tastes right to you. But you may add cupsful. It all depends on how
concentrated it is. Season with pepper and additional salt if needed.
To adjust consistency, add more broth or simmer for a few minutes. Keep warm until ready to serve.
Leftover gravy freezes well in plastic
containers or bags. Thaw in refrigerator or over low heat. Whisk in a
little water if it appears curdled or too thick.
To vary quantities, the rule is 1 tablespoon fat and 1 tablespoon flour in the
roux for each cup of stock.
Some people have a knack for making gravy. Rely on their help!
Pepperidge Farm corn meal stuffing (one package)
1 stick butter
1 tablespoon olive oil
4 onions (about 1 pound) coarsely chopped
1 head of celery, coarsely chopped
4 large apples, coarsely chopped
1 cup chopped parsley
1/2 cup walnuts
2 cups chicken stock
1 bunch scallions, white parts chopped
chopped fresh parsleyt
1/2 teaspoon salt
Freshly ground black pepper
butter in a large skillet or sauce pan. Saute onion about 5 minutes,
then add nuts and cook another 3 minutes. Add package of bread crumbs
(stuffing) and mix well. Take off heat. Add the other ingredients.
with salt and pepper, then put into turkey or into large Pyrex dish for
cooking seperately (before) the turkey. Stuffing
may be made ahead and frozen for a week or two. Or it may be
refrigerated for two days. When the bird is cooked, you can add
drippings or gravy or another that was inside the bird (onions?) and
the stuffing will taste better and better. Make sure it is moist enough
as you go. You can always add broth or even some olive oil or more
butter to taste.
One package Ocean Spray fresh cranberries
One cup water
One cup sugar
Bring the sugar and water to a boil and stir til the sugar
dissolves. Add the cranberries, washed. Return to a boil and lower
the heat. Stir occasionally. Simmer ten minutes, then cool. Store and
serve in Mason jars if you have them for an old-timey touch.
What's fun is watching the berries burst and ooze.
String Bean Casserole
3 large bags of frozen French-cut string beans, defrosted
2 cans of Campbell's Cream of Mushroom Soup or Cream of Mushroom Soup with Roasted Garlic
1 1/2 cups milk
Durkee's or French's canned French-fried onions, 2 large (6 oz.) cans
the soup with the milk. Puyt string beans into large Pyrex casserole
and cover with the cream of mushroom soup mix. Add and mix in most of
the French-fried onion rings, leaving some to put on top, as a crust.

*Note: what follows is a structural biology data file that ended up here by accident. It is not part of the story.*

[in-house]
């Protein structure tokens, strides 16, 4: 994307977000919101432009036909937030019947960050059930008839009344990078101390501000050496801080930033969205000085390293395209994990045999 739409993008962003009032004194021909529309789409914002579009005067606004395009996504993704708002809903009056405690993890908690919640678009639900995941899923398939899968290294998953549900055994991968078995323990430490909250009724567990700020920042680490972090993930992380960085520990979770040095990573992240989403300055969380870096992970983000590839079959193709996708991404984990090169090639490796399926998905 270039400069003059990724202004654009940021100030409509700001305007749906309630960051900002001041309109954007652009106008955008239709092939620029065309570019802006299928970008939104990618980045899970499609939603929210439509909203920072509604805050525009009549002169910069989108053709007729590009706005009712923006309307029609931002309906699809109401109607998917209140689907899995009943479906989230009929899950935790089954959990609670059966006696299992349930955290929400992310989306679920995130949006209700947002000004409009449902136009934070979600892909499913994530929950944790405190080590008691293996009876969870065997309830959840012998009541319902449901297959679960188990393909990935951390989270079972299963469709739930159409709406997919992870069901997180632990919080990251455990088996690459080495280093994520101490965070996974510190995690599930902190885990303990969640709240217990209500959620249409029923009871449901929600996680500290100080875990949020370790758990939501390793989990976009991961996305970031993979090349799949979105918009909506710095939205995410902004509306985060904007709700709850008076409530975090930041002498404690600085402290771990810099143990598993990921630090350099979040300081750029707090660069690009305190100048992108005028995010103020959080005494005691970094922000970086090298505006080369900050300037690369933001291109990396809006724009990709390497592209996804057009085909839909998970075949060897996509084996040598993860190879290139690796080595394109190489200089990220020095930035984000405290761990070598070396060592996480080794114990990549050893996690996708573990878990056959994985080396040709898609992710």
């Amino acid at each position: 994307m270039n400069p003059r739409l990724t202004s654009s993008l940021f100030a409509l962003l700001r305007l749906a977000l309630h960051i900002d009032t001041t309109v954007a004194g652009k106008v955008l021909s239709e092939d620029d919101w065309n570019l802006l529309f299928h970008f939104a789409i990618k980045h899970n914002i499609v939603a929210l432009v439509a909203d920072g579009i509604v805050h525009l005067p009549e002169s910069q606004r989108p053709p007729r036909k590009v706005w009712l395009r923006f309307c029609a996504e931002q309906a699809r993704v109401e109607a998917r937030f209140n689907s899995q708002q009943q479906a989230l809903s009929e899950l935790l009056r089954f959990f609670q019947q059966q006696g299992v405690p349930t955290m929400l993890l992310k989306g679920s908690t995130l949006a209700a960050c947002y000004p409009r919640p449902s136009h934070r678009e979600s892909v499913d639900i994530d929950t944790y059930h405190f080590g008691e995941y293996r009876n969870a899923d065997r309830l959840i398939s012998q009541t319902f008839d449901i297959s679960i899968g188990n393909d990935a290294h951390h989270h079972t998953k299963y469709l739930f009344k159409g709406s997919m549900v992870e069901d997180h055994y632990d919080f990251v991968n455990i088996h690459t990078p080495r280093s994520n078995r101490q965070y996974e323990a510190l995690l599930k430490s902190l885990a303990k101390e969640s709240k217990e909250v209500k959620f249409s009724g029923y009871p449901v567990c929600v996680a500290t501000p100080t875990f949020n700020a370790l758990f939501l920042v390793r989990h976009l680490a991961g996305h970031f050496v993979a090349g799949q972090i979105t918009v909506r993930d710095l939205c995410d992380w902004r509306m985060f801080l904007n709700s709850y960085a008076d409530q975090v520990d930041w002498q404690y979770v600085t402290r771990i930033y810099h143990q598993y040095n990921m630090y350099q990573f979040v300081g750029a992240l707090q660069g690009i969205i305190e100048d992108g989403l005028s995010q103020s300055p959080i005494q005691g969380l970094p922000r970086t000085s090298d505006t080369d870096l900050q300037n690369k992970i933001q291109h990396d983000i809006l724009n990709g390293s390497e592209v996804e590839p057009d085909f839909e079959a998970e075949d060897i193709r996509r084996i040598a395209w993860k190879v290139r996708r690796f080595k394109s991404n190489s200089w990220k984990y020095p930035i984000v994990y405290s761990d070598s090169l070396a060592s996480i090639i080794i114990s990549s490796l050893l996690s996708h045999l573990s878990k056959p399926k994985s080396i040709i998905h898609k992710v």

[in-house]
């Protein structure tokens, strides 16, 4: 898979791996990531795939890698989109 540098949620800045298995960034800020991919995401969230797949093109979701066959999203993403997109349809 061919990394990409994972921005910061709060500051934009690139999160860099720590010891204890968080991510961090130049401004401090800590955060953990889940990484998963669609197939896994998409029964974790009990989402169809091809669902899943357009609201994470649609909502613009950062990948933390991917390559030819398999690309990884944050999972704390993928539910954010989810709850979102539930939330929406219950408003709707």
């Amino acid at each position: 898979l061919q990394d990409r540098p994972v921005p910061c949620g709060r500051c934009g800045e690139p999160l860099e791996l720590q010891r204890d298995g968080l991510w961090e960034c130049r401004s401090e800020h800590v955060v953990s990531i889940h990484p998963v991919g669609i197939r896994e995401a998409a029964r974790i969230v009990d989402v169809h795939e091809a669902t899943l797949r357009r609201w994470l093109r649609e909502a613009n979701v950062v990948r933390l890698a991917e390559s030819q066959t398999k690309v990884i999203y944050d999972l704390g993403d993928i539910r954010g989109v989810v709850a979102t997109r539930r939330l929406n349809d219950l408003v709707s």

Heat in 350 degree oven for half an hour.
An American classic, disgusting but irresistible.
2 9" pies. Might as well make 2 as one. It's no harder and everyone
loves pecan pie. Anyway, it keeps. Each pie serves 8. You can't really
cut it into smaller pieces because the pieces of pecan are too big. But
each pie will actually serve more than 8 because it's so rich, and many
people just want a taste.
Pastry for 2 9-inch
pie shells. I use a Betty-Crocker-style mix, which requires you just to
add water and stir. Follow package directions for No Roll crust. Or
roll it, if you happen to have a rolling pin, a disappearing object for
6 large eggs
2 cups light corn syrup (one whole small Karo jar)
2 teaspoons vanilla extract
2/3 cup packed light-brown sugar
2/3 cup granulated sugar
5 tablespoons unsalted butter, melted and cooled
Pinch of salt
4 cups pecan halves
a pie pan with the pastry and crimp the edges. I would investr in a
glass pie plate or 2. You can get them at sypermarkets for under $5,
and they last forever and make serving the pie much more pleasureable.
Refrigerate the pastry shell while preparing the filling. Preheat oven
to 350 degrees.
In a large bowl beat the eggs until blended but not frothy. Stir in the corn syrup and the vanilla.
the brown and granulated sugars together in a small bowl, making sure
there are no lumps. Stir the sugars, the melted butter and the salt
into the egg mixture.
Spread the pecans over the bottom of the pastry shell. Pour the filling mixture over the pecans.
the pie 55 to 60 minutes, until the filling is slightly puffed and a
knife inserted in the filling off-center, about 2 1/2 inches from the
edge, comes out clean.
Allow the pie to cool to room temperature. From The New York Times, originally by FLORENCE FABRICANT, November 25, 1992.Apple Brown Betty
Serves 24, with other desserts
12 tart (Granny Smith) apples
1 cup sugar
4 teaspoons lemon juice
2 tsp cinnamon
Peel and cut apples into quarters or eights. Place in bowl with sugar, cinnamon, lemon, and mix to cover apples.
Place in buttered smallish baking dish. Sprinkle on 1/4 cup walmuts, chopped, and some raisins.
make topping, cream 12 TB butter (1 1/2 sticks) with 1 cup sugar and 1
1/2 cup flour. At the end, use fingers to bring to a crumbly
consistency. Cover the apples with this mixture.
Bake in 350 oven until browned on top. About 45 minutes to an hour.
Tuesday: Make cranberry sauce and soup (without the cream).
Wednesday: Make pecan pies and apple brown betty. They don't have to be refrigerated.
Brine the turkey. Perhaps make the stuffing. Make the roux for the gravy and put it in the fridge.
Start the turkey 6-7 hours before serving. It takes 5 hours to
cook. Keep it covered with foil while you make the gravy and do